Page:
What is the Purpose of HydroStream History &
This website strives to present historically accurate information to help educate
enthusiasts and preserve a legacy that could diminish and perish
over time. It also serves as a knowledge base for owners and
enthusiasts on the different models, setups, and care for these
What Happened to the HydroStream Registry?
The International HydroStream Registry was a database of hull, motor,
and setup information from owners around the U.S. and Canada.
It was intended to provide owners with information regarding other boats
similar to their own that would assist them in setting up a properly
running and safe boat, and it also tried to help the prospective buyer
of a HydroStream in determining what is necessary and desirable in
the rig they wish to pursue purchasing. Unfortunately, owners of
these types of boats change hands regularly making it extremely
difficult and time consuming to keep up with an ever-changing
listing. Because of that, the Registry stopped taking new members
and in 2010, the name changed to HydroStream History &
Performance which better reflects the goals of this website: to be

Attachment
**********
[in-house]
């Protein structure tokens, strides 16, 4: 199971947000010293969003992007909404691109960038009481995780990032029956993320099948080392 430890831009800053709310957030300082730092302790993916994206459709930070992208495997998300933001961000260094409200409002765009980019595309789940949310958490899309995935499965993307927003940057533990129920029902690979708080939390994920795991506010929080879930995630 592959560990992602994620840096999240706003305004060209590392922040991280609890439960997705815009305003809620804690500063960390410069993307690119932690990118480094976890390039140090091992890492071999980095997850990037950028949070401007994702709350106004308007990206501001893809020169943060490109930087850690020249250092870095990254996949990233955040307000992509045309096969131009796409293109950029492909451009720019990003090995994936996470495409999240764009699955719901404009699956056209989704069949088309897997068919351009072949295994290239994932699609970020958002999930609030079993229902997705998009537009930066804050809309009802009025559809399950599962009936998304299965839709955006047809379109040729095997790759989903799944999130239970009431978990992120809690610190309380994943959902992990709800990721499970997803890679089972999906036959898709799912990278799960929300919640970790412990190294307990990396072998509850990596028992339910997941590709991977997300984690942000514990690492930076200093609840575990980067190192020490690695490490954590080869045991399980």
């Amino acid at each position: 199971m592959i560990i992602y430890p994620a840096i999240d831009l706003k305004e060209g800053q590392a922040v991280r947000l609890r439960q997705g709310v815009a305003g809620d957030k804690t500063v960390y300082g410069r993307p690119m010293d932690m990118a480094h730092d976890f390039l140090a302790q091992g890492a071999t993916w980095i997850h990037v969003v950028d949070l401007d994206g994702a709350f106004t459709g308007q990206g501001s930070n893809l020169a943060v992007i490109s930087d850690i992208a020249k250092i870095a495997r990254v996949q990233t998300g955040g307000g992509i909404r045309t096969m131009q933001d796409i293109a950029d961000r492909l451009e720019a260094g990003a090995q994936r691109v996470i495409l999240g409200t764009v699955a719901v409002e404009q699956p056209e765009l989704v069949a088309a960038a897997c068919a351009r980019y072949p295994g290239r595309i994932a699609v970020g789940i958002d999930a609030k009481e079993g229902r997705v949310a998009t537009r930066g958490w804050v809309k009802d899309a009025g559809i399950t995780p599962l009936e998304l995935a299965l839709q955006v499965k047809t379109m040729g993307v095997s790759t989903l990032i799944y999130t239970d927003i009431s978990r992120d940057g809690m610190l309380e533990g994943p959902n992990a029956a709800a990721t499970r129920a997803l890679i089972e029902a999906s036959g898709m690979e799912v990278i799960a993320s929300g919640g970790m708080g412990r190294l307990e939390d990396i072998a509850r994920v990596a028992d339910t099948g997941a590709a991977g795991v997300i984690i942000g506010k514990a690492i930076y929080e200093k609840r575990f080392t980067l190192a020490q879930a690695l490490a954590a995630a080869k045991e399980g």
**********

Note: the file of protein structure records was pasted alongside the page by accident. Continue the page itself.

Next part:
the number one source of information on the history and ownership of
HydroStream boats. In addition, a new HIN
Registry was formed in its place in order to allow owners to
register their boat ID's and help document how many of each model
were made and where they fit in the production run.
What can I do to help support this website?
Contributions in the way of articles,
pictures, new information, guest boats, etc. are extremely
Can you help me sell my boat?
No, so please don't ask me unless you are a recently widowed
owner of a boat you know nothing about! Use the resources
available to you online. Trader
Online and Scream
& Fly are good places to try.
I broke my boat's concave windshield. What can I
That and the next question below are easily the two most
asked questions. Basically, you have three options:
1) Buy a new one from the factory. You will take a big hit for
shipping with this option.
2) Buy a used one. Good and bad news about these windshields:
the good is that they made an awful lot of these and the concave
windshield is the same one used on all the models that had this type
of windshield (Viper, Vector, Viking, Vulture). The bad news
is that an awful lot of them have broken by now and they can be hard
to find. Watching the classifieds is your best bet as every
once in awhile one will show up.
3) Make your own. It's been done numerous times. If you
still have your original frame, and the old windshield as a pattern,
a new one can be bent to shape by carefully using heat. Or,
you can go for a completely new look and duplicate the old Sterling
Dominator's (a Vector splash) windshield. Many people find
this an especially good looking windshield (though not original if
that is important to you) and you shouldn't need to heat it to make
the bends, though you do need to be a little innovative as far as
making the attachments.
Should I remove the hook in my hull?